Koku Culture Cafe

Features

Kenji Okuda and Donna Chau never planned to open a cafe. They left their day jobs (well, more night jobs) at Lotus Group – Okuda was head chef at Lotus Barangaroo and they were both at Billy Kwong before that – to make miso and soy sauce, with the aim of selling it to chefs. But they needed a place to produce and store it.

On the hunt for the right place, they came across a spot just off Ashfield’s main drag. The front of the premises was an ideal space to turn into a cafe. So they left their jobs and decided to give it a try. The result is Koku Culture.

Highlights on the menu include the matcha pancake topped with the custard and the crunch of a crème brûlée. Another dish is wok-fried eggs, which are crunchy and come with bacon, cabbage and a field of bonito flakes. Picture okonomiyaki (Japanese pancake) – it’s like that. We’ve also ordered a piece of Alpine salmon that’s served with miso and a soba salad. These aren’t regular cafe dishes.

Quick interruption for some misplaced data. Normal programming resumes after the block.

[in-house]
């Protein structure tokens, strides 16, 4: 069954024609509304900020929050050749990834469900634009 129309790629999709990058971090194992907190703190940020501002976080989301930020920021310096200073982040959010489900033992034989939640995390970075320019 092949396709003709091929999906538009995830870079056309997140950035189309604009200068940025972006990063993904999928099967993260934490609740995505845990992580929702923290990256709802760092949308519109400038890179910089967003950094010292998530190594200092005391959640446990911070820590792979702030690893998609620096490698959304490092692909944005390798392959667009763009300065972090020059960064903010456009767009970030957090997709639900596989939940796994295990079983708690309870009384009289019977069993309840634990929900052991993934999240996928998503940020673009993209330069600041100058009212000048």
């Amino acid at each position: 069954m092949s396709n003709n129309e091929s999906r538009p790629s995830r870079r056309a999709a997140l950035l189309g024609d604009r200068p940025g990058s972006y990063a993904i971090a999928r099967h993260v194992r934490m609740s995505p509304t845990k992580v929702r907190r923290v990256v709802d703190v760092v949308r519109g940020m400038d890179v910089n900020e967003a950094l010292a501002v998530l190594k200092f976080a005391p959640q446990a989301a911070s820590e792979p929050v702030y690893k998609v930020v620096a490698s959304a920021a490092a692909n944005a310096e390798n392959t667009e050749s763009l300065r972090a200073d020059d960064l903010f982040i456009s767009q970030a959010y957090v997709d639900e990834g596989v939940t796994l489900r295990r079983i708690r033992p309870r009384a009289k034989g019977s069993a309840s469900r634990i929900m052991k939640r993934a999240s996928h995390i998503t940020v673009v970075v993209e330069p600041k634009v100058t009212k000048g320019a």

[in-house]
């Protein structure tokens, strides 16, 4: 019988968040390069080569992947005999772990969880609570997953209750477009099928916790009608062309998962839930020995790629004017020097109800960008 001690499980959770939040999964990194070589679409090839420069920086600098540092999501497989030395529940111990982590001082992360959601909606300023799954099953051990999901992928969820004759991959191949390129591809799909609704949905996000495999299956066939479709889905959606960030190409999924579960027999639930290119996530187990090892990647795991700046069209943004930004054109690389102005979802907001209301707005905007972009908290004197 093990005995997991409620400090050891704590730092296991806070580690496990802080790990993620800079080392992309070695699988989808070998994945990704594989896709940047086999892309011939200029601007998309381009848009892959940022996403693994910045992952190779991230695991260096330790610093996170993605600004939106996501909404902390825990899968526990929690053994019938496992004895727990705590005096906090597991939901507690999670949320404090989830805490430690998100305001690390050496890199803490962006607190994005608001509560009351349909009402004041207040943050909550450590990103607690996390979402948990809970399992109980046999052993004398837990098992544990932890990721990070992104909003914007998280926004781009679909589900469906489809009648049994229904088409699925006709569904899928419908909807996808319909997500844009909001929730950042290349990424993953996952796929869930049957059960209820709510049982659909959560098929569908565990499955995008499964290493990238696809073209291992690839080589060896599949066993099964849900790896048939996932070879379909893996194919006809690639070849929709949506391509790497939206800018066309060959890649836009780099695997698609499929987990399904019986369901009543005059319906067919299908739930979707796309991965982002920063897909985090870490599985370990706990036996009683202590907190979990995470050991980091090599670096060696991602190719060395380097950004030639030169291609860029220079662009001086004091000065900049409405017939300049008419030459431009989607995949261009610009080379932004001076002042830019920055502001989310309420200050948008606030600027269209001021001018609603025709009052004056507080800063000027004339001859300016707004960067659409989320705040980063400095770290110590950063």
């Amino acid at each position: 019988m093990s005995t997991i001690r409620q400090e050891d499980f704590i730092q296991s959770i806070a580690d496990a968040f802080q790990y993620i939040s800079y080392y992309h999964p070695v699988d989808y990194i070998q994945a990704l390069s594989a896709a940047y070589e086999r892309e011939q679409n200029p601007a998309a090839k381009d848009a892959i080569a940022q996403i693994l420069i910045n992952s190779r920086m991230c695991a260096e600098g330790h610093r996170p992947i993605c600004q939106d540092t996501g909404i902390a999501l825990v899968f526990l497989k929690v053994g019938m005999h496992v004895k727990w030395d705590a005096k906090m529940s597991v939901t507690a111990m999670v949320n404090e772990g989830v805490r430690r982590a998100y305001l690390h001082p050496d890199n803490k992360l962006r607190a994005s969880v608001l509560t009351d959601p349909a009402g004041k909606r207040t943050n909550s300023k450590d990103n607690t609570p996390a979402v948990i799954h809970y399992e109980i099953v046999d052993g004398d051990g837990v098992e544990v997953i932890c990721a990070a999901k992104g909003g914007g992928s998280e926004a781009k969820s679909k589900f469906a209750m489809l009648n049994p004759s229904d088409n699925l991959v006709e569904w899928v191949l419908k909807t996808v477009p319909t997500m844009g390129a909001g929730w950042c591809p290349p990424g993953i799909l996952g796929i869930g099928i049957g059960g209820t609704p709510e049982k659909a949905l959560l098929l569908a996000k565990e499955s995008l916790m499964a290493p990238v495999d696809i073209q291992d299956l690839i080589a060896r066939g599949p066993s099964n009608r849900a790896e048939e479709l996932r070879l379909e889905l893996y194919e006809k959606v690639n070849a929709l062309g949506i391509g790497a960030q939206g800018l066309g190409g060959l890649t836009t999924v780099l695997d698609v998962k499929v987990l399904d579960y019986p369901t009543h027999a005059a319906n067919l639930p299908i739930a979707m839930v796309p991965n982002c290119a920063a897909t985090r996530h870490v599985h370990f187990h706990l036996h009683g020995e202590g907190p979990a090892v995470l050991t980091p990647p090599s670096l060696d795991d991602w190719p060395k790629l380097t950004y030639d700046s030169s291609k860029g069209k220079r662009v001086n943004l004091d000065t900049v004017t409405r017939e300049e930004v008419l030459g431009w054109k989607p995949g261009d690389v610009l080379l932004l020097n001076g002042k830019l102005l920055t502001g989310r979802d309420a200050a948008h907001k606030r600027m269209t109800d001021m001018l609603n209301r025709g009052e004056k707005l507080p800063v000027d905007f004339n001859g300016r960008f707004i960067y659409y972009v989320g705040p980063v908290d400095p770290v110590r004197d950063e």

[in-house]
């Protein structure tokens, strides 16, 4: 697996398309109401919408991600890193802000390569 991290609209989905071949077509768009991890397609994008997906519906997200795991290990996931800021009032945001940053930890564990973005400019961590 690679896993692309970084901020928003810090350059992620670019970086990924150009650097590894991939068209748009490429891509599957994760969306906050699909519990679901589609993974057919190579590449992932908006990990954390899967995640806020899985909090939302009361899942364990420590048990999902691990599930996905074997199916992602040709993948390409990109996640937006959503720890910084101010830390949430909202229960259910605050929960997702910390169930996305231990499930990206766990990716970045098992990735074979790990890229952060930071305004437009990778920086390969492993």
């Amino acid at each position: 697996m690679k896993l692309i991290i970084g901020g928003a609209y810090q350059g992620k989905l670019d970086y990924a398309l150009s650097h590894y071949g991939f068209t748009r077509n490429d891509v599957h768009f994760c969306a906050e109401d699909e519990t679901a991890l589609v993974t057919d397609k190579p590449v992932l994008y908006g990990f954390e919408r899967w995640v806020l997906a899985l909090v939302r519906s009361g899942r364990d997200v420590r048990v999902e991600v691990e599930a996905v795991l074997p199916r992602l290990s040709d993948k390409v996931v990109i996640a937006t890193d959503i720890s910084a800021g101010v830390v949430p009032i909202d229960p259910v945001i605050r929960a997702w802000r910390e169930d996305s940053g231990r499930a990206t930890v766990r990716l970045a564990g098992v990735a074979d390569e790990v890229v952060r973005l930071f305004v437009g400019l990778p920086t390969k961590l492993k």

The simple space has Japanese influences, with light-coloured timber furniture and wall fittings and not much else. Despite this and the menu Chau and Okuda maintain it’s not a Japanese cafe, but an Australian one with a few twists here and there.

For example miso dressing on the smashed avocado toast, (secret) miso in the granola, and banana bread served with a yuzu sour cream instead of butter.

Although you can try the organic and locally sourced miso and soy sauce on Koku’s dishes, you can’t buy the products at the café yet (you’ll see empty jars lining the wall). But they’re available at their market stall at Erskineville Farmers' Market, which runs on Saturday mornings. Keep on top of their social pages for updates on when they’ll be in stock at the cafe or online.

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Updated: June 27th, 2019

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